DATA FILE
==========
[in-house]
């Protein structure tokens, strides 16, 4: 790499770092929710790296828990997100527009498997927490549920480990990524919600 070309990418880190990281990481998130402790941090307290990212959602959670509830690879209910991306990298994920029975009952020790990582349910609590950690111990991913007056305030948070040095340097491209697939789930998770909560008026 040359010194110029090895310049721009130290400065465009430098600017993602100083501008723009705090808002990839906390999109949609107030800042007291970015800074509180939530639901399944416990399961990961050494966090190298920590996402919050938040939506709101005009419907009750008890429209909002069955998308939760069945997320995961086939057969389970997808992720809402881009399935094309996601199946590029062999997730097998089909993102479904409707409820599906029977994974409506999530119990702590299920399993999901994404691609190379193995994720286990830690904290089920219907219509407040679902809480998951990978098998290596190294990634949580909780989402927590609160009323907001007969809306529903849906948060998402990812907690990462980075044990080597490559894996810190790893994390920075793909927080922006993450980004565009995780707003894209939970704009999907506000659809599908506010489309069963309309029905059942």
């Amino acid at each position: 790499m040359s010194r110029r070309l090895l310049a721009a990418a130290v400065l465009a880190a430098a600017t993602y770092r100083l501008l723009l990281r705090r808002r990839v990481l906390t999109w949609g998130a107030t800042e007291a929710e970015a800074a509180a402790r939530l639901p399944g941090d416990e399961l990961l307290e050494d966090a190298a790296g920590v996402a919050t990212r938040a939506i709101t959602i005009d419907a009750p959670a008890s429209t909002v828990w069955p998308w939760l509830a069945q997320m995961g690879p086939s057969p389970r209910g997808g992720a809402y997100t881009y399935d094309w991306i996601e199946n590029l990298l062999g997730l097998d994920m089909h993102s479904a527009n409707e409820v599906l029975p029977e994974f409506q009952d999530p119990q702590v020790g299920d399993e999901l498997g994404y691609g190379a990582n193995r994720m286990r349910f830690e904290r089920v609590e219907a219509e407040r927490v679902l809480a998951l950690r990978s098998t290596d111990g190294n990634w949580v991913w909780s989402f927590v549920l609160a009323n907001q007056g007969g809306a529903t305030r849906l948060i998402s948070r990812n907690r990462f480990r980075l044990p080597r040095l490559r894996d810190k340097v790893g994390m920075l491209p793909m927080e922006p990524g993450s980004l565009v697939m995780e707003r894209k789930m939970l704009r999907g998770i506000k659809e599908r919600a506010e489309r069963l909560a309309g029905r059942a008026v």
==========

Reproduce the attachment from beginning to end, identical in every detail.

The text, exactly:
[in-house]
């Protein structure tokens, strides 16, 4: 790499770092929710790296828990997100527009498997927490549920480990990524919600 070309990418880190990281990481998130402790941090307290990212959602959670509830690879209910991306990298994920029975009952020790990582349910609590950690111990991913007056305030948070040095340097491209697939789930998770909560008026 040359010194110029090895310049721009130290400065465009430098600017993602100083501008723009705090808002990839906390999109949609107030800042007291970015800074509180939530639901399944416990399961990961050494966090190298920590996402919050938040939506709101005009419907009750008890429209909002069955998308939760069945997320995961086939057969389970997808992720809402881009399935094309996601199946590029062999997730097998089909993102479904409707409820599906029977994974409506999530119990702590299920399993999901994404691609190379193995994720286990830690904290089920219907219509407040679902809480998951990978098998290596190294990634949580909780989402927590609160009323907001007969809306529903849906948060998402990812907690990462980075044990080597490559894996810190790893994390920075793909927080922006993450980004565009995780707003894209939970704009999907506000659809599908506010489309069963309309029905059942």
């Amino acid at each position: 790499m040359s010194r110029r070309l090895l310049a721009a990418a130290v400065l465009a880190a430098a600017t993602y770092r100083l501008l723009l990281r705090r808002r990839v990481l906390t999109w949609g998130a107030t800042e007291a929710e970015a800074a509180a402790r939530l639901p399944g941090d416990e399961l990961l307290e050494d966090a190298a790296g920590v996402a919050t990212r938040a939506i709101t959602i005009d419907a009750p959670a008890s429209t909002v828990w069955p998308w939760l509830a069945q997320m995961g690879p086939s057969p389970r209910g997808g992720a809402y997100t881009y399935d094309w991306i996601e199946n590029l990298l062999g997730l097998d994920m089909h993102s479904a527009n409707e409820v599906l029975p029977e994974f409506q009952d999530p119990q702590v020790g299920d399993e999901l498997g994404y691609g190379a990582n193995r994720m286990r349910f830690e904290r089920v609590e219907a219509e407040r927490v679902l809480a998951l950690r990978s098998t290596d111990g190294n990634w949580v991913w909780s989402f927590v549920l609160a009323n907001q007056g007969g809306a529903t305030r849906l948060i998402s948070r990812n907690r990462f480990r980075l044990p080597r040095l490559r894996d810190k340097v790893g994390m920075l491209p793909m927080e922006p990524g993450s980004l565009v697939m995780e707003r894209k789930m939970l704009r999907g998770i506000k659809e599908r919600a506010e489309r069963l909560a309309g029905r059942a008026v």